TAG Heuer Turns Up The Heat With Three New Skeleton-Dial Monaco Watches
TAG Heuer gives one of its most enduring timepieces a serious revamp, mixing a crowd favorite with a bold skeleton-dial approach to mark the 80th Monaco Grand Prix. The Monaco Grand Prix is one of the iconic modern races in motorsport. I remember seeing footage of Formula 1 races in Monaco from the 1950s and 1960s, showing sleek, rocket-like shapes blurred against the backdrop of a beautiful Mediterranean city. It is romantic and heady stuff.
TAG Heuer’s Monaco, a mainstay classic for the brand today, also has strong Formula 1 ties. Actor Steve McQueen wore one in Le Mans (1971), a white-knuckle racing film drama about the 24-hour race of the same name.
Skeletons on display
Today, to mark the 2023 Monaco Grand Prix and the 80th edition of the race, TAG Heuer is introducing three new Monaco chronographs. For the first time in this collection, TAG Heuer is utilizing a skeleton dial for these watches, showcasing the automatic caliber HEUER 02, an advanced chronograph movement that provides a healthy 80-hour power reserve.
Pick your color
The skeleton-dial Monaco models come in three different colorways — “Original Blue,” “Racing Red,” and “Turquoise.” Call me a traditionalist, but the first looks particularly striking, clearly paying homage to the 1969 original. The blue elements across the dial in combination with the white lacquered markers filled with blue Super-LumiNova look pretty sweet.
My second pick would be the one with turquoise accents. TAG Heuer says this color is a small nod to the coastline of Monaco, where the race is held. Regardless of the reasoning, it’s an engaging use of color when combined with the black DLC titanium case. The latter is a clear reference to the dramatic tones of the cult-favorite Monaco “Dark Lord” from the mid-’70s (which Jorg featured here). The third option, “Racing Red,” is somewhat of a bridge between the other two. It provides some of the edginess of the Turquoise version while sticking with the classic red and white racing colors.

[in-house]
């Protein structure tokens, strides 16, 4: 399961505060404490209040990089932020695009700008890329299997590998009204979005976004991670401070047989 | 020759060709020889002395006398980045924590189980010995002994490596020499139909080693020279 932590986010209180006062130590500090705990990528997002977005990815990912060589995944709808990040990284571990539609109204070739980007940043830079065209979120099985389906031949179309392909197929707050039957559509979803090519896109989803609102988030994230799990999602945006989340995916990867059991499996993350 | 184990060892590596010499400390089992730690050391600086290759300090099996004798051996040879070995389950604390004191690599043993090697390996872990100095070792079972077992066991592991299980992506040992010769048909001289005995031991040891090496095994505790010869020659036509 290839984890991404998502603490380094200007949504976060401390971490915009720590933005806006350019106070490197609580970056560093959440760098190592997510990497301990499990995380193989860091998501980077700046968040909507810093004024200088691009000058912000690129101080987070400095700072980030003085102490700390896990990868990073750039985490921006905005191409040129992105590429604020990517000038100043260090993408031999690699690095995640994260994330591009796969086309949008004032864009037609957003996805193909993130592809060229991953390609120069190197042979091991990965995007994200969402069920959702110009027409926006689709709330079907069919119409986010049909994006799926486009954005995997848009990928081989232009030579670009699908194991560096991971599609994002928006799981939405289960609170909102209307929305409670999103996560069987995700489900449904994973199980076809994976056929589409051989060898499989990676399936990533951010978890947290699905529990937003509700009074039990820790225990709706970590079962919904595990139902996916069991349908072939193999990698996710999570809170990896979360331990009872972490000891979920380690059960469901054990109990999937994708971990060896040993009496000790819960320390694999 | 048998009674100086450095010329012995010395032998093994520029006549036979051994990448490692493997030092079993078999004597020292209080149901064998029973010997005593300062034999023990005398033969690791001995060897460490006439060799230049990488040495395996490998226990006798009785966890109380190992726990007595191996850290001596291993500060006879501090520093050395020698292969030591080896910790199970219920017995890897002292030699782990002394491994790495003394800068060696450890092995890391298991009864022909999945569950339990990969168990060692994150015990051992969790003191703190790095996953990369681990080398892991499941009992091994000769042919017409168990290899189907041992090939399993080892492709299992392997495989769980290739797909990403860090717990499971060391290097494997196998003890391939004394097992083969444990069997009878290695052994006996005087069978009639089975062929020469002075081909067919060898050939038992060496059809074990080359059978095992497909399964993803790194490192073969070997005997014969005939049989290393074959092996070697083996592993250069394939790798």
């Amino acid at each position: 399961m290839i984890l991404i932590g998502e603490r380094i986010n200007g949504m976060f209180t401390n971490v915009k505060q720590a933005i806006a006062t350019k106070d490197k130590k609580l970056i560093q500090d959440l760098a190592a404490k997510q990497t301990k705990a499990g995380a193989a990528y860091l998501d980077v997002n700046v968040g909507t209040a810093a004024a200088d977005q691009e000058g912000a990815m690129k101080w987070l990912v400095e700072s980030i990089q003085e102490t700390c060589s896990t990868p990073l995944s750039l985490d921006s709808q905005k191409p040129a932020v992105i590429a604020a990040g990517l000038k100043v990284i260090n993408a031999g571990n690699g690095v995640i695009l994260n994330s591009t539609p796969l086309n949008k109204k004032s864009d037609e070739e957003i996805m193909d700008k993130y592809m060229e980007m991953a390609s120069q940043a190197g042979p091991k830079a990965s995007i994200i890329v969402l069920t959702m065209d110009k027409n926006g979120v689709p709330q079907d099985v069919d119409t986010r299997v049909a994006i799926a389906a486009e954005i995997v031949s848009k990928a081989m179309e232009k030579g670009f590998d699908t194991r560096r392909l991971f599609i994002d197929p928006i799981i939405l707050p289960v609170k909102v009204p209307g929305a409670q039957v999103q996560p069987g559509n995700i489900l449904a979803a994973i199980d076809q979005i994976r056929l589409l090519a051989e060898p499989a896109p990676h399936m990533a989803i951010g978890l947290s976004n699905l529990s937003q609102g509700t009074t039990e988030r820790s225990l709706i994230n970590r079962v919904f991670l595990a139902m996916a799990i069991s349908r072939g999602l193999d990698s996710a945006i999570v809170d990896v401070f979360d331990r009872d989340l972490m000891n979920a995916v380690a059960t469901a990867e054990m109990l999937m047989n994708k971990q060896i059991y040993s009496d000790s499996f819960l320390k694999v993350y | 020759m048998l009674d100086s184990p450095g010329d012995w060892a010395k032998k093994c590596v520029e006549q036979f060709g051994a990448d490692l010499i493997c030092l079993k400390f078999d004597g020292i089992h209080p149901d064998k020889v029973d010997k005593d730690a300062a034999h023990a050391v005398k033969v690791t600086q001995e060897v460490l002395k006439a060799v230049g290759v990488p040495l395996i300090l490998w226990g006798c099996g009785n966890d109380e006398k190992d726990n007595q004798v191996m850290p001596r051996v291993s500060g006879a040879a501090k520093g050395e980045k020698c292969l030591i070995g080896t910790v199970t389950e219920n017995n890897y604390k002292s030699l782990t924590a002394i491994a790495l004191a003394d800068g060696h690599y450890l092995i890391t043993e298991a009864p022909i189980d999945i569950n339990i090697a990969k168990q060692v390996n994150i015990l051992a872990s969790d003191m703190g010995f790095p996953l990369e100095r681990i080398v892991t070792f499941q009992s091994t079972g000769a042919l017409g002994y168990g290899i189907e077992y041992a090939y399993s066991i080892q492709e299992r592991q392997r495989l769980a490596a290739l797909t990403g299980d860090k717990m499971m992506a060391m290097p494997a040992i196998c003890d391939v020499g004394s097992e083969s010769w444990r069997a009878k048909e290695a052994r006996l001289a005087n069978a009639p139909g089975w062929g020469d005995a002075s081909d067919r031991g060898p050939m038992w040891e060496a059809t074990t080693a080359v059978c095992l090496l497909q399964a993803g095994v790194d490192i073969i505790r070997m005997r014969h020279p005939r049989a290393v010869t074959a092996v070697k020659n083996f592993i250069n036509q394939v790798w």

The new skeleton-dial Monaco watches all feature sandblasted Grade 2 titanium cases. Logically, that means watches should be lighter than their steel counterparts, though TAG Heuer did not specify the weight. The 39mm cases, crown, and screw-fastened case back provide a healthy 100m water resistance rating. The relatively compact 47.4mm lug-to-lug length is somewhat offset by the 14.7mm thickness. However, when you take into account the water resistance and automatic caliber inside, the dimensions seem right.
I’ve worn the newer Monacos before, and though I have a smaller wrist (~15.6cm), they generally wear well. Yes, a Monaco is certainly a bit of a statement watch with an impactful presence on the wrist. Keeping that context in mind, however, the wearing experience makes perfect sense.
The rest of the details
All three new models display a healthy dose of Super-LumiNova on the indices, minute hand, hour hand, and date wheel. A cool detail — and a first for the Monaco series — is how the lume frames the date in silhouette relief. Therefore, these watches should be just as much of a joy to admire in bright sunlight, where you can see the intricate movement in action, as they are in low light, where the glow of lume comes into play.
It is interesting that TAG Heuer chose to present a sort of half-cut pyramid shape in the lume pattern at 6 and 12 o’clock, with the lumed hour markers at 11, 1, 5, and 7 o’clock merging with a straight band of lume on the inside of the dial. It provides some added three-dimensionality. These watches come on hybrid rubber-leather straps in either black or blue, further adding to the sporty appeal. The Racing Red and Original Blue versions have a price of CHF 10,500, while the Turquoise in its black case comes in at CHF 11,000.
The brand is on something of a strong streak lately, with the new Carrera Chronograph Glassbox raising eyebrows in all the right ways. These skeleton-dial Monaco models, though not my cup of tea, are bold and interesting new additions to the Monaco lineup and fitting new interpretations. Let us know what you think of them in the comments section below, and for more info, visit the TAG Heuer website.